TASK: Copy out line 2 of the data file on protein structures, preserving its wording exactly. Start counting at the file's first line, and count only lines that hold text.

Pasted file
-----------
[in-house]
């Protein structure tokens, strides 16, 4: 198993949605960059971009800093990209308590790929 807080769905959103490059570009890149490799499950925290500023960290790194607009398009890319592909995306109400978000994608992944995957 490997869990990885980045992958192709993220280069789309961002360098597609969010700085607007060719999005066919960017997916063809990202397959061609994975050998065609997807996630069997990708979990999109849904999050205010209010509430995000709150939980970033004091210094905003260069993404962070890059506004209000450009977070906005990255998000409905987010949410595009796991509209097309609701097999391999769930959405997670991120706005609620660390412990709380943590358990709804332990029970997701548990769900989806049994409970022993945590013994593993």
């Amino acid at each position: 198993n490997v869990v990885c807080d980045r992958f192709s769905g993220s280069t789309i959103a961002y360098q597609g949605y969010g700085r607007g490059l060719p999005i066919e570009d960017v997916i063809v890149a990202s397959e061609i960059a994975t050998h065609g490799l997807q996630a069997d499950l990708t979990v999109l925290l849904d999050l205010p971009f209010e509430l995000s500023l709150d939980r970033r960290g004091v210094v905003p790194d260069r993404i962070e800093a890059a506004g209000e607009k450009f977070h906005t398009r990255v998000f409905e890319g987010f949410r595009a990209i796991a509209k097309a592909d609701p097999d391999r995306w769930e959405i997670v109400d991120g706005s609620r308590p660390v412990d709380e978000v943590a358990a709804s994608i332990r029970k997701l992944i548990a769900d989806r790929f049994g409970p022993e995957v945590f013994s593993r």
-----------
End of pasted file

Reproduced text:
């Protein structure tokens, strides 16, 4: 198993949605960059971009800093990209308590790929 807080769905959103490059570009890149490799499950925290500023960290790194607009398009890319592909995306109400978000994608992944995957 490997869990990885980045992958192709993220280069789309961002360098597609969010700085607007060719999005066919960017997916063809990202397959061609994975050998065609997807996630069997990708979990999109849904999050205010209010509430995000709150939980970033004091210094905003260069993404962070890059506004209000450009977070906005990255998000409905987010949410595009796991509209097309609701097999391999769930959405997670991120706005609620660390412990709380943590358990709804332990029970997701548990769900989806049994409970022993945590013994593993």